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Thermal Screenings Could Become Norm at Public Events

This week, an Indiana company will begin installing thermal screening systems for clients. The technology existed before the crisis, but officials said the heightened focus on public health has expanded the market.

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(TNS) — It doesn’t take much effort to see the immediate changes brought on by the coronavirus pandemic.

Countless cancellations and postponements, including of some of the most-high profile events in the world, have upended annual routines. Notable cultural mainstays to see historic delays include the Indianapolis 500 and the Kentucky Derby.

Schooling has shifted to e-learning, challenging students and teachers to adapt to new educational environments. More people are working from home than perhaps ever before, if they haven’t been laid off.

Put simply, the life that Americans have become accustomed to over the years is changing rapidly. Some are forecasting a lingering change in how people behave, likely to stick around long after the virus is gone.

“I really think the culture is going to change when this is all said and done,” said Chris Gilbert, founder and president of Security Pros. “I think we have to find new ways to have a sense of normality, instead of having a nurse at every entrance.”

Specifically, Gilbert is speaking of ways to protect large gatherings of people, whether it be at the workplace or recreational events. Some companies are turning to employee screenings to identify symptoms of sickness in an effort to reduce the spread of the disease.

But Gilbert envisions a more seamless process, one that doesn’t disrupt the natural flow of things. That’s why Security Pros — located in Memphis, Ind., after spending years in Jeffersonville — is investing in and leveraging advancements in technology.

This week, the company will begin installing thermal screening systems for clients. The technology existed before the crisis, but Gilbert said the heightened focus on public health has expanded the market.

“It’s definitely been out in the world, but it’s just coming to life because of this,” he said. “We already have courthouses and call centers with deployments [of the system]. Next week, we’re going to be installing a few, and more the week after.”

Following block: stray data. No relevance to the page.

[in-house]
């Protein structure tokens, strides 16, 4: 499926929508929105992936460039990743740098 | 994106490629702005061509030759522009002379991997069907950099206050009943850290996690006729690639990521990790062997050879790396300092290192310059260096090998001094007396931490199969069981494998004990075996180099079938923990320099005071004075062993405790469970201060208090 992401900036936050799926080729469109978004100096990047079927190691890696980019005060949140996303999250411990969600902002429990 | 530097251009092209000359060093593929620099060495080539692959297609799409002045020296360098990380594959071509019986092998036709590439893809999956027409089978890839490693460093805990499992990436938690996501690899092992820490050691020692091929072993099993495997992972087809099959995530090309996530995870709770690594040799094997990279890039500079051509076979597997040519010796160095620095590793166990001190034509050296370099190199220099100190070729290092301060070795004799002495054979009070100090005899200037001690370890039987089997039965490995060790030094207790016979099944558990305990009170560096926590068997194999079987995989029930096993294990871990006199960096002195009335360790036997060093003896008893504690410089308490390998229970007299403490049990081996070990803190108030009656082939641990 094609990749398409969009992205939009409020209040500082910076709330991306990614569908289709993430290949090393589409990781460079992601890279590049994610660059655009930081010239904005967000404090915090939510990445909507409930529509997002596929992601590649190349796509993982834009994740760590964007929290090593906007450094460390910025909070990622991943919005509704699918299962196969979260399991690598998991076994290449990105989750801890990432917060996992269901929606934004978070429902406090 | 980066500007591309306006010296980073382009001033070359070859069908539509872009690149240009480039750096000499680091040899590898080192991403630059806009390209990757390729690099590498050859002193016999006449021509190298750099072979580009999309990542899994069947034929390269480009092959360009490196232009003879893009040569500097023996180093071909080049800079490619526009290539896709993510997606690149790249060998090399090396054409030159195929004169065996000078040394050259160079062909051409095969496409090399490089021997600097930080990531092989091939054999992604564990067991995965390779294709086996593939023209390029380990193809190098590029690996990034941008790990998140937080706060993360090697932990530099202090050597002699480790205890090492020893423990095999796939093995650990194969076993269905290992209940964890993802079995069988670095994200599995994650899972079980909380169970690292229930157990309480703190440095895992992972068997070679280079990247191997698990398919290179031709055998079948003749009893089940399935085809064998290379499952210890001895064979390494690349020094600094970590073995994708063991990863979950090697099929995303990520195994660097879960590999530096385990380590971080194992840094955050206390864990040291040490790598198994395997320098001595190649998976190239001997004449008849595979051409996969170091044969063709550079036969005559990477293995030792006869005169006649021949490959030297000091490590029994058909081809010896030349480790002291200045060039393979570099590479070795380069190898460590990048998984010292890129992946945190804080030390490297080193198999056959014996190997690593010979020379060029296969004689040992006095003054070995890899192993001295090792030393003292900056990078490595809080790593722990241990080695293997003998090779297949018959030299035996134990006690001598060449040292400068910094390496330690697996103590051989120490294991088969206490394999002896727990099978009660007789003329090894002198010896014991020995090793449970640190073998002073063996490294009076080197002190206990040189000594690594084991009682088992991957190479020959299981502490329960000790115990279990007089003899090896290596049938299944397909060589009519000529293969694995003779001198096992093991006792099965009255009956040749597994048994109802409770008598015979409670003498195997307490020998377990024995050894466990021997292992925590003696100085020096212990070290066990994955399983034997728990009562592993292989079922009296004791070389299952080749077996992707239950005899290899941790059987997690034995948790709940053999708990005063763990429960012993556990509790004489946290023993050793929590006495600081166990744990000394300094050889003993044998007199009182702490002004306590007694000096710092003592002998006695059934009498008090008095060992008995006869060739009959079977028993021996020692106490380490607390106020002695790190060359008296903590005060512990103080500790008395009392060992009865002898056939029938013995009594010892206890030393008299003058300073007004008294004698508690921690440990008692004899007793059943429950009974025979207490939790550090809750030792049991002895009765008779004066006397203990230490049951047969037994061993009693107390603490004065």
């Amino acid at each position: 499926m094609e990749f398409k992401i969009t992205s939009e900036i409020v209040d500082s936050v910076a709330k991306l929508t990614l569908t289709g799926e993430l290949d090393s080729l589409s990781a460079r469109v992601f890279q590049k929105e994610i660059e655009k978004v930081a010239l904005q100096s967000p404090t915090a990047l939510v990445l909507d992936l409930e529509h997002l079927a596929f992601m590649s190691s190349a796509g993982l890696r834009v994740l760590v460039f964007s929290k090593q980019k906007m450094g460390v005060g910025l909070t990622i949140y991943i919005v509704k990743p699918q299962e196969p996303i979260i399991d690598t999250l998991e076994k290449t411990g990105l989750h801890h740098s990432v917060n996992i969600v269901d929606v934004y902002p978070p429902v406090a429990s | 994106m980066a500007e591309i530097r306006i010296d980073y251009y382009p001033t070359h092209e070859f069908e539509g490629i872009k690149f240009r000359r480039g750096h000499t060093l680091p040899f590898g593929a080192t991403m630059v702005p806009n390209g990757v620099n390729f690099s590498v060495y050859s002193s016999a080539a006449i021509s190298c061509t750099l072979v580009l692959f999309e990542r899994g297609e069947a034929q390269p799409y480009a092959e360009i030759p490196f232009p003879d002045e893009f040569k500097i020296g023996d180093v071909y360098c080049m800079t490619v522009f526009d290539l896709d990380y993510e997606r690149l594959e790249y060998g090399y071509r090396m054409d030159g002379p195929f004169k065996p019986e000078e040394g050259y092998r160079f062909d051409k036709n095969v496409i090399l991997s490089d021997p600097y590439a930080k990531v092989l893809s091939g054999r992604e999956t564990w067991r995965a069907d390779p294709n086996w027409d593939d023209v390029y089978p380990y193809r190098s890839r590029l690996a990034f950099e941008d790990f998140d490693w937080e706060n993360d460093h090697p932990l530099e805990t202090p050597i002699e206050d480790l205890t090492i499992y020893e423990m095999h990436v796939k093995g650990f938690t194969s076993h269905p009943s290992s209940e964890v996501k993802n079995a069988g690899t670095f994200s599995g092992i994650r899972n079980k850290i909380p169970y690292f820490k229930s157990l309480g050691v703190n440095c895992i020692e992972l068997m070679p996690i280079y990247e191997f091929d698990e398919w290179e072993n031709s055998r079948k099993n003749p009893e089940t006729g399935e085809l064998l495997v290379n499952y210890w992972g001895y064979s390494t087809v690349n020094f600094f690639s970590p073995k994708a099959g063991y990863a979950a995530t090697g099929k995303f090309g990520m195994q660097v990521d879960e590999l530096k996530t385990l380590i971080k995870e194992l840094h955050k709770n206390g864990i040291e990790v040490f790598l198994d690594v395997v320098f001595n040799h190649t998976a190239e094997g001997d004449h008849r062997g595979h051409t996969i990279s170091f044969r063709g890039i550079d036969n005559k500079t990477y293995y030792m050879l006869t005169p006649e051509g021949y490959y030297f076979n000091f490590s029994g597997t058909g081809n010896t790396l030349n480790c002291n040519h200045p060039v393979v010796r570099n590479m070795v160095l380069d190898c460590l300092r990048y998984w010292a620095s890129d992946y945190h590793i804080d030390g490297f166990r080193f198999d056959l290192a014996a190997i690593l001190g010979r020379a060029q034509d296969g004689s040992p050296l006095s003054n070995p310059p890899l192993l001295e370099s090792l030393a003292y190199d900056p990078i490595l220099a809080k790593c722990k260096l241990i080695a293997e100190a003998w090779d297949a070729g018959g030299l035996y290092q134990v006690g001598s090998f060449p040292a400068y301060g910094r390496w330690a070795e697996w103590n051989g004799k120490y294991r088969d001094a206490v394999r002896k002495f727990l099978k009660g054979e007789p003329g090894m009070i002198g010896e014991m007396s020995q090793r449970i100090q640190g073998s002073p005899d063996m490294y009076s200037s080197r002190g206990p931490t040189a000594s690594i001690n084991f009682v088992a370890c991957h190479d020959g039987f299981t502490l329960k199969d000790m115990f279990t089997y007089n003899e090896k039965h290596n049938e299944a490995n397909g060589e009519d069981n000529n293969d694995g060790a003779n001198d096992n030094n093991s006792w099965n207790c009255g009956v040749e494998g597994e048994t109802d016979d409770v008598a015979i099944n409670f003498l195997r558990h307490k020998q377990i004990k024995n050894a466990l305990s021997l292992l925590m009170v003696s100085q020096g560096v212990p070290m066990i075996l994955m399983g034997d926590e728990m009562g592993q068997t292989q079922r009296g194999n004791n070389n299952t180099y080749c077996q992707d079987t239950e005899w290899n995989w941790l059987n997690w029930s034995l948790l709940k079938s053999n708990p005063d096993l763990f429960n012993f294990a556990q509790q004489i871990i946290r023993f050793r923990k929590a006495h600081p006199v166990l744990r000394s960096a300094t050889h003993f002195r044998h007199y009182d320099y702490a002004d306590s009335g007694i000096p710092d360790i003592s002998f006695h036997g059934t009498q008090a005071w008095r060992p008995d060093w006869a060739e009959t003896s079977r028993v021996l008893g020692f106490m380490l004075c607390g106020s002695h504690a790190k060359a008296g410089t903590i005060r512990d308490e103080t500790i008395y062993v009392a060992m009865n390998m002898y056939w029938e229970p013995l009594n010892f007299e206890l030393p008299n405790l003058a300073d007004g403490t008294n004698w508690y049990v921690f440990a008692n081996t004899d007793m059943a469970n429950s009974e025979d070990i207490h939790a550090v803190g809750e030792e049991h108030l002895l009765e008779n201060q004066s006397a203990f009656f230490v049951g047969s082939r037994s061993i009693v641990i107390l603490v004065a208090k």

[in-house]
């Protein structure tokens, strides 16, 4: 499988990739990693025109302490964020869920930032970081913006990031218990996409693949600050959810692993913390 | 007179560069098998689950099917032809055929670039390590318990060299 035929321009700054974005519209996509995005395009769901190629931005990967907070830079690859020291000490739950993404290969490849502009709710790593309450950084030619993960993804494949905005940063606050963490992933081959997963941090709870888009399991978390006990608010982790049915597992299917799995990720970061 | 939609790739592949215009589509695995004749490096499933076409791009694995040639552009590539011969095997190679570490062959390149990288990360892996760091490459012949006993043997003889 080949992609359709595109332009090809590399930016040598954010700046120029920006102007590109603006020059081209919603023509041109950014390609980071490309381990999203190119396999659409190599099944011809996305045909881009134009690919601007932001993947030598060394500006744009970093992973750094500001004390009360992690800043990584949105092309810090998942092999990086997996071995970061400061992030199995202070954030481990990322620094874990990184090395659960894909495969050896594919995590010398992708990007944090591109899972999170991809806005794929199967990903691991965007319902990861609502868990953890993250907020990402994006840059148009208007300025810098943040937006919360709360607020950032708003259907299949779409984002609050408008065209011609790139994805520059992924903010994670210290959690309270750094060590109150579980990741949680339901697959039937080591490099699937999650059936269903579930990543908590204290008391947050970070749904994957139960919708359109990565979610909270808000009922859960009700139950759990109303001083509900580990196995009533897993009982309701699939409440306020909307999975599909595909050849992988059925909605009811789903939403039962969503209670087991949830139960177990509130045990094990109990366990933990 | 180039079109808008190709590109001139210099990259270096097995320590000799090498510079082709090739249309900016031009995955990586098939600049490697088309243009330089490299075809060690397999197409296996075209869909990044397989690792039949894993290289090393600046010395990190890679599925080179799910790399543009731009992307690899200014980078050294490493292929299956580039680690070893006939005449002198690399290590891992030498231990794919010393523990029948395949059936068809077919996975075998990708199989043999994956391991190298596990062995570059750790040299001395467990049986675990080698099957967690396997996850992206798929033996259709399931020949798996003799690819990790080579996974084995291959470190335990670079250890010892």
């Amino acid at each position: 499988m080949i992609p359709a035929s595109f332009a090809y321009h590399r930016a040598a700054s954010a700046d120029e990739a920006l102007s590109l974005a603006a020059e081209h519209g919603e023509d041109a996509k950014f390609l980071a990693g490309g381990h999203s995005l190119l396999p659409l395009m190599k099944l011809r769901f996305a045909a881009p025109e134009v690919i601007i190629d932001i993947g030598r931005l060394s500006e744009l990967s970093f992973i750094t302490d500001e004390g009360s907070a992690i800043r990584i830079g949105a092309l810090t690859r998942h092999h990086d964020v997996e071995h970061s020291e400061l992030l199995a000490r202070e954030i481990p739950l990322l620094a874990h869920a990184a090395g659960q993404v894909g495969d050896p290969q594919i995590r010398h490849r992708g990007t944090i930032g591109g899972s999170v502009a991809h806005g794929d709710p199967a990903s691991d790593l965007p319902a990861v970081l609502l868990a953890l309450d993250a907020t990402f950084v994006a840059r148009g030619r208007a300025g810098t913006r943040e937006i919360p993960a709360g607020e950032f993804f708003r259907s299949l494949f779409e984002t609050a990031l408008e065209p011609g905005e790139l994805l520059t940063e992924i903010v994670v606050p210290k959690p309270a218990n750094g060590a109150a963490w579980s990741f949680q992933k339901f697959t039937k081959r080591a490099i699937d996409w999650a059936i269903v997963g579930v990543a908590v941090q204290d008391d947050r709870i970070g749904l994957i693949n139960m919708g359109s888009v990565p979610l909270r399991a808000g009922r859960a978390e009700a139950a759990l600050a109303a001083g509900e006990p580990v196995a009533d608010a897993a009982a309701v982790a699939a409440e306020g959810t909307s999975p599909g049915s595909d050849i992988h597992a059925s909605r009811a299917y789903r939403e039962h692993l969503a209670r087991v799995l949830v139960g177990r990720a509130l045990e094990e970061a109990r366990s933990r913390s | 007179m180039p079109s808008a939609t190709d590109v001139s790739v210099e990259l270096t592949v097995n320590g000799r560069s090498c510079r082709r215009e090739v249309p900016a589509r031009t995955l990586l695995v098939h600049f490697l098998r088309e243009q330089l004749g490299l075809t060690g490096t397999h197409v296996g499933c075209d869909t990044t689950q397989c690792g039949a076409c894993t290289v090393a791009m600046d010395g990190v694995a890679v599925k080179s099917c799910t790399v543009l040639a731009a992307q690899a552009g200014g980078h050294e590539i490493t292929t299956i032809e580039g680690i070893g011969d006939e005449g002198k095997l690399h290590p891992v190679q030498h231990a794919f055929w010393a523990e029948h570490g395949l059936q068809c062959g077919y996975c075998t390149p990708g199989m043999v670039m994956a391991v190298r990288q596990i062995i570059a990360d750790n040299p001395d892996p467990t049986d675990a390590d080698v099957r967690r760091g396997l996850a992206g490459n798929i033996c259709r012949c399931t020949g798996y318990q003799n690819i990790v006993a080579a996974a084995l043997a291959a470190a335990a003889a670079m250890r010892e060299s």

Utilizing cameras with thermal imaging, the system is able to quickly register the temperature of individuals passing through it. The traditional method of manually taking the temperature of people, for instance employees of a large warehouse, comes with pitfalls, Gilbert said.

For one, it can cause long lines, where people have no choice but to stand in close proximity to others for an extended period of time.

“If I have to wear a mask and stand outside in a line around a bunch of people, what are you really doing?” Gilbert said. “If somebody gets screened and caught with a high temperature, you’ve already possibly been exposed if you were standing next to them. People can get in to their work normally [with the thermal screening].”

Once people begin flowing into a building, an algorithm will identify individual faces. Masks and hats will not interfere with the process.

The camera’s capabilities will then hone in on the forehead area and take the temperatures of each person. If a high temperature is recorded, some sort of alert will be triggered, after which the individual will be screened more thoroughly.

After a conference call about the technology on Thursday, Gilbert said Security Pros — which works with local school districts, like Greater Clark County Schools, and municipal governments, like Jeffersonville, Clarksville and New Albany — received several requests for quotes from potential clients.

Gilbert anticipates more of the same moving forward, even after the novel coronavirus threat is no longer imminent. Many places like grocery stores, retail establishments, large employers and those that already have metal detectors or turnstiles could soon utilize thermal screenings on a regular basis.

“I honestly feel like this is going to be somewhat of a short-lived spike, but I think people are going to be more open to it in the future,” Gilbert said. “When a vaccine comes out, people are going to calm down. But it’s at least going to open their eyes to the fact that this can happen again. The general public is going to have a better sense of not being able to come into work or go into public when they’re sick anymore.”

©2020 The Evening News and The Tribune (Jeffersonville, Ind.). Distributed by Tribune Content Agency, LLC.

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